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Microbes in the Wild: Environmental Microbiology Lab - EEB 401

2 Credits

Meets: August 10-22, 2020, but you will enroll for fall term credit*.

Location: U-M Biological Station

Instructor: Melissa Duhaime

TO ENROLL, complete the UMBS Application and register on Wolverine Access for EEB 401 for the Fall, 2020 semester. 

Note: A fall term advanced lab course in Ann Arbor, EEB 447, will follow this 2-week field course. EEB 447 will focus on the analysis of student projects developed at UMBS. These two courses are designed to be taken in sequence, but if needed can be taken independently.

*This course runs August 10-22, 2020, but you will enroll for FALL term credit. You may not have to pay additional tuition if your total fall credits are within 12-18 hours. Students taking fewer than 12 or more than 18 credit hours will be assessed fees on those credits.
You will live at the Biological Station for the duration of the extension course. Your room and board is covered by UMBS Transforming Learning scholarships.

Course Description

This project-based course extension will emulate how scientists study environmental microbes in the context of real-world sustainability issues in Northern Michigan.

Working with local partners (wastershed councils, managers, citizen science groups), you will contend with real world issues. Simultaneously, you will master the microbiological concepts and skills needed for field sample collection and rigorous analysis.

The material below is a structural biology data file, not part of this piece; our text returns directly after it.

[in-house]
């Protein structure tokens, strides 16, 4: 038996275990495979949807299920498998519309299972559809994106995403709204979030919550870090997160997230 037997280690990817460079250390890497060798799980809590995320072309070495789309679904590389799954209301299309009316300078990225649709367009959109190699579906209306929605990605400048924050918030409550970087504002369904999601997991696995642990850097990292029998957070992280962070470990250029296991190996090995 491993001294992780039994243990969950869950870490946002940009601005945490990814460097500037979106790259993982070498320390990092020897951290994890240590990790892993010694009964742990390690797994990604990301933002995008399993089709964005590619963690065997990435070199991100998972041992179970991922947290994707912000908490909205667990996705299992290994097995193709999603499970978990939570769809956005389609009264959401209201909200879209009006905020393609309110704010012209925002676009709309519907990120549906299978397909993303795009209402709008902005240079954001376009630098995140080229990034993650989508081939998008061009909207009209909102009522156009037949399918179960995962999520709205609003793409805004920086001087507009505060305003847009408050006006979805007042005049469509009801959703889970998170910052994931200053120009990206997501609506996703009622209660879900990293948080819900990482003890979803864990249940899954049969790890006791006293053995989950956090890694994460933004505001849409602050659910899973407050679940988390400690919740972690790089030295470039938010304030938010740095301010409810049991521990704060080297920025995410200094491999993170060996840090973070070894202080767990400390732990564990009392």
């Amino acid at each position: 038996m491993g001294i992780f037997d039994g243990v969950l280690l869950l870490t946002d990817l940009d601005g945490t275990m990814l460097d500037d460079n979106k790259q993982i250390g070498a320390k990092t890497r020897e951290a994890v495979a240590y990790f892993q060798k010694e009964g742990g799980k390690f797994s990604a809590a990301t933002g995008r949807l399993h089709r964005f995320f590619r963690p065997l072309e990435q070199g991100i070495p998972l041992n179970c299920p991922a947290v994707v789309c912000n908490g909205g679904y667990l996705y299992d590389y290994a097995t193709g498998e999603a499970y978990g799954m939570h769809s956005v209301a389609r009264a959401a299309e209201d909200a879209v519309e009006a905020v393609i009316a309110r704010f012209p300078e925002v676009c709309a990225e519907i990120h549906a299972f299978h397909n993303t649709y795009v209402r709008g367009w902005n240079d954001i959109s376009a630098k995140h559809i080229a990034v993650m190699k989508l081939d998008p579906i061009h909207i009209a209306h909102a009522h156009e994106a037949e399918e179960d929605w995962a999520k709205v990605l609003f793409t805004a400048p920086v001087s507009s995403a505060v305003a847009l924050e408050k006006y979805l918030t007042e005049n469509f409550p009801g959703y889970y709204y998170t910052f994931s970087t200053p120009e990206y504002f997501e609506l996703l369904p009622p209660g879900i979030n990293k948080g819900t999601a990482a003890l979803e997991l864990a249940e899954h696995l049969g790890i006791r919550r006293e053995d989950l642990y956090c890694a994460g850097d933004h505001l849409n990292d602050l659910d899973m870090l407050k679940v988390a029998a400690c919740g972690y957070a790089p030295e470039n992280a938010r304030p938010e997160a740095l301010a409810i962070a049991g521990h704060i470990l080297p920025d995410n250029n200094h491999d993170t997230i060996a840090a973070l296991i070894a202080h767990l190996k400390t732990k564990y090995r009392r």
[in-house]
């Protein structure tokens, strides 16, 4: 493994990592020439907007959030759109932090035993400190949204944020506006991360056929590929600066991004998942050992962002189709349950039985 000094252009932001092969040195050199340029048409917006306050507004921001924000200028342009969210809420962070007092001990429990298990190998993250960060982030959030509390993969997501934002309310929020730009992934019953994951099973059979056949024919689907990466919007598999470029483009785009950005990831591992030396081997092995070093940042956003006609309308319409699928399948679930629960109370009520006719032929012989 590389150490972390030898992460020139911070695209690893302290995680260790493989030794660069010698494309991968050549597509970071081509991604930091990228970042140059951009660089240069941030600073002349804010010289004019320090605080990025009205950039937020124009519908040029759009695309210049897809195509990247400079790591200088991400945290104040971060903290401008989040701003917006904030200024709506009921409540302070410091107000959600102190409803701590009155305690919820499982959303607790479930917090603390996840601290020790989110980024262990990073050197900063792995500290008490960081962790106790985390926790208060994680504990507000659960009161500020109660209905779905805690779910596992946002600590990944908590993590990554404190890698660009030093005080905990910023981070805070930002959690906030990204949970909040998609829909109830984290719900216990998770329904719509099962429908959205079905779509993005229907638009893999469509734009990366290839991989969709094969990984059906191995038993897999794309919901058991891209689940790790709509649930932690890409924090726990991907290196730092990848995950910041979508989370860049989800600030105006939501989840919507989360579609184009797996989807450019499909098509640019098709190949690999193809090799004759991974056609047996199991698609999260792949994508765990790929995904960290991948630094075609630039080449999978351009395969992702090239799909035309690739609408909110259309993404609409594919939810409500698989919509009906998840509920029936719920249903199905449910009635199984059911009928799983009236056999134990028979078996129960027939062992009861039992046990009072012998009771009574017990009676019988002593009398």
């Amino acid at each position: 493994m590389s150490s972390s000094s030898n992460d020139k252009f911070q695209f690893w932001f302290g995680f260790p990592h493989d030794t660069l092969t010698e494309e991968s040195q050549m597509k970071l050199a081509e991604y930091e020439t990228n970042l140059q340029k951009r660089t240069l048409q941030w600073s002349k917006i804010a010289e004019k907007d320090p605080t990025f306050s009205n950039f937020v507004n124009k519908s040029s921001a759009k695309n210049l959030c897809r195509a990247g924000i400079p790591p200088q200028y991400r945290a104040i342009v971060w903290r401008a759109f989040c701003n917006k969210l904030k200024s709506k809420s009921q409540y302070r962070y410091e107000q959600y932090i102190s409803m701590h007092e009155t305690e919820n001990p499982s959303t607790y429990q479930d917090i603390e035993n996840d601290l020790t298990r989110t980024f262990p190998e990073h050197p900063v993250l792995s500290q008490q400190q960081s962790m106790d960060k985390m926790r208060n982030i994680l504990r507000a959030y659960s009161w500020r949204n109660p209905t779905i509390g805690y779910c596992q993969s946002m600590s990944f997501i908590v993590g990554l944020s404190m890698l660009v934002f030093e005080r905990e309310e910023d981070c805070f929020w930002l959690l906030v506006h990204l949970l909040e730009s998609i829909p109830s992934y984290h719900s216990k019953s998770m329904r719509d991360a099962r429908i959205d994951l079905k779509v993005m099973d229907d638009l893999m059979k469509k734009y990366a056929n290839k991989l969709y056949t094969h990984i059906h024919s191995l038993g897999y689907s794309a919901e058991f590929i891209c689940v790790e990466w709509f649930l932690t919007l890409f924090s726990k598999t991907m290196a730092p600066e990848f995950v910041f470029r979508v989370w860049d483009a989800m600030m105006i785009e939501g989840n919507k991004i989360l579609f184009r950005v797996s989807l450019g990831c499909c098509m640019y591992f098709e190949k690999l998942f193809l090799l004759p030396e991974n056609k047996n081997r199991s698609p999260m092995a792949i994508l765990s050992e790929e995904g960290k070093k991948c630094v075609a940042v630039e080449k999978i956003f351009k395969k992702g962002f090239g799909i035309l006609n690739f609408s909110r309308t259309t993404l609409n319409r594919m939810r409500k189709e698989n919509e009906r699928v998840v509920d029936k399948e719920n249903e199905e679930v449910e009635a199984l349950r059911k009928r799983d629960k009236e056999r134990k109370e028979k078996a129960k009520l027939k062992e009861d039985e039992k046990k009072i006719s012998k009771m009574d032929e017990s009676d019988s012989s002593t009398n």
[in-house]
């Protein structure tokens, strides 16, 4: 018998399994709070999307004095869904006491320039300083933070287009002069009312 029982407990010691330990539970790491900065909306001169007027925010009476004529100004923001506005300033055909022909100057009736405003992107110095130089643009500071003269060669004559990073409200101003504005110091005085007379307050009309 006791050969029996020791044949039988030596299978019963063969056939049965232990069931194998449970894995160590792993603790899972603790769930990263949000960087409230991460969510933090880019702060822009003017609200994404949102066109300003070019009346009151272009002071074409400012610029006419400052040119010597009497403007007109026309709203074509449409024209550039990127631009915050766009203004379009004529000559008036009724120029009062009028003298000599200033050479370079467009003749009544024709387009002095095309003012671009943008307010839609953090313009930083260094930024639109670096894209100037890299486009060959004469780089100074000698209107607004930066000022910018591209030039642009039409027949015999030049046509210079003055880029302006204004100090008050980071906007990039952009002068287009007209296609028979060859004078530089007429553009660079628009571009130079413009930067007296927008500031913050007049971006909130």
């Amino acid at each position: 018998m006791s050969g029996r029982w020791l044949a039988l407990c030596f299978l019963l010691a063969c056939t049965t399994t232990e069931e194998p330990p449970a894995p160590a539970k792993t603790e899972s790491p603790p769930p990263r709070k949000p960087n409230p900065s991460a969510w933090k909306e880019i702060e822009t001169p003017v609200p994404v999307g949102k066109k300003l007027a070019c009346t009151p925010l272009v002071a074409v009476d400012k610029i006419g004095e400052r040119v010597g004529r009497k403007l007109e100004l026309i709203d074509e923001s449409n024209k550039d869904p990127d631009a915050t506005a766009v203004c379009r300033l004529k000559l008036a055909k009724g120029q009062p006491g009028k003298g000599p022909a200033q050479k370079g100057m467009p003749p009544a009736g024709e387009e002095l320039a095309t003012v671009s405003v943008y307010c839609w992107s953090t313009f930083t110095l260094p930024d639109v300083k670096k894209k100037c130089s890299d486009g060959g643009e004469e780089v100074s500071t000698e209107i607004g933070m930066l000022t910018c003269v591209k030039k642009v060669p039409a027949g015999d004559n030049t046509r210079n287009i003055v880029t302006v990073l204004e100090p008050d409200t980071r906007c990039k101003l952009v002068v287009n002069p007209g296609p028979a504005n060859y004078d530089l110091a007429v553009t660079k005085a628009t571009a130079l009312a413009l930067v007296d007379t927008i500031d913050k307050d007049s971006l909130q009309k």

Week 1: Hypothesis development and study design.
Week 2: Two nights on Lake Michigan in a fully equipped research schooner, learning sampling technique, navigation, and the science of regional ecosystem monitoring. Then, completion of your custom research project.

You will master:

  • field sampling techniques for the collection of microbes and their viruses in both the water column and sediment,
  • fluorescent microscopy of microbes and viruses, development of enrichment cultures targeting specific microbial metabolisms,
  • isolation of environmental microbes and viruses, nucleic acids extractions, and concepts of community genomics (actual analysis to be performed in fall term on campus).



Students spreading plates at the Biological Station. So. Many. Plates.